Many years after Chuck’s death, when I remarried and moved to California, all the china and crystal moved with me.  That was when I discovered that my new husband, Arlon, had a complete set of his mother’s china, a delicate Havilland china pattern from Limoges, France, and a silver flatware service for twelve packed away and unused.  This Thanksgiving, we used it to serve a holiday dinner for his children.  They didn’t remember ever seeing it before.  I offered to buy a few extra pieces to finish it off.  Perhaps, more converts?

After my conversation with Judith, I forgot just which patterns she had, so I sent her an e-mail.  She replied,

“I have Desert Rose, Old Country Rose and Christmas Tree by Spode and the Ivy pattern plus the Etched Candlewick.  I haven’t checked under the beds but that is pretty much it.  I do have a set of everyday dishes which are international stoneware and a set of Chinese dishes plus a set of Lenox Winter Carnival everyday dishes and a partial set of Easter dishes for Easter.  Finally I have a Tea service of Royal Albert pots and 10 assorted tea cups from the 1930’s, 40’s,50’s, and 60’s.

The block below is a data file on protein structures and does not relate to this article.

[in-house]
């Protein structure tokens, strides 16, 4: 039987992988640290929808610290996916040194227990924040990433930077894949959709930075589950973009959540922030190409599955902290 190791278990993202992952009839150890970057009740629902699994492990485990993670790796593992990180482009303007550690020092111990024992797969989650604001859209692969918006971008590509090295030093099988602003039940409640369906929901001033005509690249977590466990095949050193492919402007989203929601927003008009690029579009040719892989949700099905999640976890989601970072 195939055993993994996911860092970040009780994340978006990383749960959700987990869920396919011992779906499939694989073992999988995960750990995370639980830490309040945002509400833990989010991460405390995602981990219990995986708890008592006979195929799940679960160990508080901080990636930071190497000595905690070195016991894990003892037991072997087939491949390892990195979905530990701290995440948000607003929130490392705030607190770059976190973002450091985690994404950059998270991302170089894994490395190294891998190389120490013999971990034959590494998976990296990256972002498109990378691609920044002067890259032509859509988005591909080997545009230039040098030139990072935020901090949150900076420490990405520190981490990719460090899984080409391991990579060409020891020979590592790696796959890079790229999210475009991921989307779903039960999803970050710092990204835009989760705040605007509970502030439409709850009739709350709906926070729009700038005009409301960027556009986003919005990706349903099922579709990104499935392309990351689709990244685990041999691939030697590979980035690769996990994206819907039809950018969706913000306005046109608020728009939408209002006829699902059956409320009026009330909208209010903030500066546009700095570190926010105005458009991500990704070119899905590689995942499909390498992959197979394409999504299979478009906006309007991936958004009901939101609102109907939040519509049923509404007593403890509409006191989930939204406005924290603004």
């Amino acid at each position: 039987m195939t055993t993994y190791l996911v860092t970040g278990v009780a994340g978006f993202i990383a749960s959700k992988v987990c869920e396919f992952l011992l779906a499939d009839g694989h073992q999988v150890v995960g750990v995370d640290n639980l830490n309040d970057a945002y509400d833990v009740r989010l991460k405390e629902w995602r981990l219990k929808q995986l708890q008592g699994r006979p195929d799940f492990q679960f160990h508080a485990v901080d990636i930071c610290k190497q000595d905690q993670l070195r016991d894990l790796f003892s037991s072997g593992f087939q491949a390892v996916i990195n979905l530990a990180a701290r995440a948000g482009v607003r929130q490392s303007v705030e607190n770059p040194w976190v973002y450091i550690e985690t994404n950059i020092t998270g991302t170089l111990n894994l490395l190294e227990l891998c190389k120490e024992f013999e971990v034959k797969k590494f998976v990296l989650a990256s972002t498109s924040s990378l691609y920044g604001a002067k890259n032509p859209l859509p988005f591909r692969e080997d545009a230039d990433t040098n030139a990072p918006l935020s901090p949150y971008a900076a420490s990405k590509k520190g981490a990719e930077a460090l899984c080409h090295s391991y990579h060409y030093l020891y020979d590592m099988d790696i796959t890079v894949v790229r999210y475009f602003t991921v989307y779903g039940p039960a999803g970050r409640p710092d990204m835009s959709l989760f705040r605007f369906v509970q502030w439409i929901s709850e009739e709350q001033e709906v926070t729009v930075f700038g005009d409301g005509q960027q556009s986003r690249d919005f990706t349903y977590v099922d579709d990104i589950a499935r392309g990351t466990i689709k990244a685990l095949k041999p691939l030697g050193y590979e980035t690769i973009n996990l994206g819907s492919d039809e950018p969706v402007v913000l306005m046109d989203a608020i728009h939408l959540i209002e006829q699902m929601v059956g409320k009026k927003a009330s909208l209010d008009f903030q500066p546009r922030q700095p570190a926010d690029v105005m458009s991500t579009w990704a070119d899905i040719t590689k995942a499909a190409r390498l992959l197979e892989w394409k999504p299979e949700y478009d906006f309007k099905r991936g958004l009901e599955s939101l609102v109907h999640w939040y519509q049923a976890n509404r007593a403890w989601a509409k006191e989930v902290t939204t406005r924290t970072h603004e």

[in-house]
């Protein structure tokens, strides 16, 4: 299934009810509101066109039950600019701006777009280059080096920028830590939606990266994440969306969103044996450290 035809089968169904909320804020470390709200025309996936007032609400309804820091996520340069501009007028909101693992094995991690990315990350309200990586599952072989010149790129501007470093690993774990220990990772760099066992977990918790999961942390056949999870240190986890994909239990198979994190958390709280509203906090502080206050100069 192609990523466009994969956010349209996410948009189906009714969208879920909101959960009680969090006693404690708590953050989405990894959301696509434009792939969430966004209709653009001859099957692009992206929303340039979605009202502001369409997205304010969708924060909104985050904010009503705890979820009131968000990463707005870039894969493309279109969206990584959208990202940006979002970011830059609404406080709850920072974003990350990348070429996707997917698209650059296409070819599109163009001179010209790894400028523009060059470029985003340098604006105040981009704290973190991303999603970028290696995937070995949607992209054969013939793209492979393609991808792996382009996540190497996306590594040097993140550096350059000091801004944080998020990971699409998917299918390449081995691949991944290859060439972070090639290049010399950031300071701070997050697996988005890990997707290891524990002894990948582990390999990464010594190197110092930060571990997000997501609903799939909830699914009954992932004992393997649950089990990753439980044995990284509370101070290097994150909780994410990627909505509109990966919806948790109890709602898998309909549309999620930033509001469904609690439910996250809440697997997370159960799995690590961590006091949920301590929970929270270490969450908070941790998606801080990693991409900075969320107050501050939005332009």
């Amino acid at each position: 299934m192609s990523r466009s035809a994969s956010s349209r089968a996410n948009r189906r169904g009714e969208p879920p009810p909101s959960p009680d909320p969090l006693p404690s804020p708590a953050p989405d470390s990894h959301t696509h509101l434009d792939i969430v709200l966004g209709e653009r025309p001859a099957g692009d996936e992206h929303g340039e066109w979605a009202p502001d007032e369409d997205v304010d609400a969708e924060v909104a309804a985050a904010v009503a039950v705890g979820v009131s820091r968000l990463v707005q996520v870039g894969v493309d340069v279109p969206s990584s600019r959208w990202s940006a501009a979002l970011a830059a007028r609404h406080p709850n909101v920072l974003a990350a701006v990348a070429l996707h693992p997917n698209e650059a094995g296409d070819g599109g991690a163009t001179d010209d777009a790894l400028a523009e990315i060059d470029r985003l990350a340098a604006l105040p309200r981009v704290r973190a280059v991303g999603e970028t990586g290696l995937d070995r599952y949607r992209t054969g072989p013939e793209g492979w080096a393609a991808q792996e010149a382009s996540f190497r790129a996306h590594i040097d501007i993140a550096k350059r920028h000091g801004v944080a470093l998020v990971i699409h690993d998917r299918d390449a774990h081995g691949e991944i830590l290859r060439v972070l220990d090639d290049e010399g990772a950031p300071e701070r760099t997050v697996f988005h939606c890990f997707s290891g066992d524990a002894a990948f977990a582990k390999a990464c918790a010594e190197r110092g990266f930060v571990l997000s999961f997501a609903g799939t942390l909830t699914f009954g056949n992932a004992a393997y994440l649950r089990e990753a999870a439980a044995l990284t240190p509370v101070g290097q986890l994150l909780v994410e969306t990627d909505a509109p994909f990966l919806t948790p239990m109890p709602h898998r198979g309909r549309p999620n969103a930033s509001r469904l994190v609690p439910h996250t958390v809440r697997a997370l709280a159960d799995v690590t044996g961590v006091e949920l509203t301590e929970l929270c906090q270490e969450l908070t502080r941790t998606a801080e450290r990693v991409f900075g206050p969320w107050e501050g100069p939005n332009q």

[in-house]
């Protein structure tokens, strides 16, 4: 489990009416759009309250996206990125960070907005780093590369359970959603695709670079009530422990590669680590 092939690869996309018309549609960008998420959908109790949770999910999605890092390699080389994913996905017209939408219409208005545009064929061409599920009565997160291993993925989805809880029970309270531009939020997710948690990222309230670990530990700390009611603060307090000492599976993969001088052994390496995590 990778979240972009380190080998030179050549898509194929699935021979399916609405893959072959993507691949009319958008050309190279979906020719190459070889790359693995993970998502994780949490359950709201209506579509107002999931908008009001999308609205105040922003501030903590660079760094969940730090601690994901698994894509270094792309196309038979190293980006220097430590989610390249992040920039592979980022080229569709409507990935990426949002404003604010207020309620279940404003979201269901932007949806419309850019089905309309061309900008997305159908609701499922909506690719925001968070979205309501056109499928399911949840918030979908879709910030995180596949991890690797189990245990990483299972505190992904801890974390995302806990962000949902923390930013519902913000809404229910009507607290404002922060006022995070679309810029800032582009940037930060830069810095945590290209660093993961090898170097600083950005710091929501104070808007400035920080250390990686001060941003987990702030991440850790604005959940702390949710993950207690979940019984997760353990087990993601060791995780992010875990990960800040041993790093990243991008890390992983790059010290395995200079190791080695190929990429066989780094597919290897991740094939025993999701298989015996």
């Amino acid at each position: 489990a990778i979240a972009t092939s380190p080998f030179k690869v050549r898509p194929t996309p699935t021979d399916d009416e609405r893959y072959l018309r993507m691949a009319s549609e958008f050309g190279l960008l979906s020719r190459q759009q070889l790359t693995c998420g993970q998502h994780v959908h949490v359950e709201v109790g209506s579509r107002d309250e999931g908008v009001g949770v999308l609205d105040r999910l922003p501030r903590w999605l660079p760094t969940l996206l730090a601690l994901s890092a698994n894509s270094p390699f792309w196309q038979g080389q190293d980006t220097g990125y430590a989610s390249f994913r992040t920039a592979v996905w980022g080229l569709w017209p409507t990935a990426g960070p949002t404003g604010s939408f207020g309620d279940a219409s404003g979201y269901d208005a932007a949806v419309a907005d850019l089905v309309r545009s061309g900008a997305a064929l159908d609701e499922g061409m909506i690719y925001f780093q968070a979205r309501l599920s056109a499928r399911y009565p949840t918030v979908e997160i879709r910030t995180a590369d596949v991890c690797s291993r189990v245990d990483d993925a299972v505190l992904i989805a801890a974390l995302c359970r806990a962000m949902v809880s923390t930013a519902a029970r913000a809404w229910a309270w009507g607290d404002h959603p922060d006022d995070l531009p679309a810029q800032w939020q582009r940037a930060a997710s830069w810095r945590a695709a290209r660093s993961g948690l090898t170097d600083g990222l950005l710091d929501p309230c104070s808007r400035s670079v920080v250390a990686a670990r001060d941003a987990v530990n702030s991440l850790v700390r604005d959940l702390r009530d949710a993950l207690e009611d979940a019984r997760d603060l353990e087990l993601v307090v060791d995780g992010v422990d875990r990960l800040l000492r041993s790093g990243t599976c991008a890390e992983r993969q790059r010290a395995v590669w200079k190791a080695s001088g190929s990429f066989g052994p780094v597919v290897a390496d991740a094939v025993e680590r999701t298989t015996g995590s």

I was feeling pretty good when I started to answer this question but as I list what I have,  I realize I have either inherited a gene out of control or I may be out of control in the dish department.  I believe the best course for me to take is to deny any knowledge of this question or the answer especially if Bill Leonard (her husband) is in the room.”

Our telephone conversation concluded on an interesting note.

“Remember when the three of us were dividing up mother’s things?” I asked Judith.  “When the time comes for my children to divide the spoils, what do you think they’ll choose first?  The jewelry or the china and crystal.”

“No question,” she replied.  “The china, of course. They’re in this family, aren’t they?”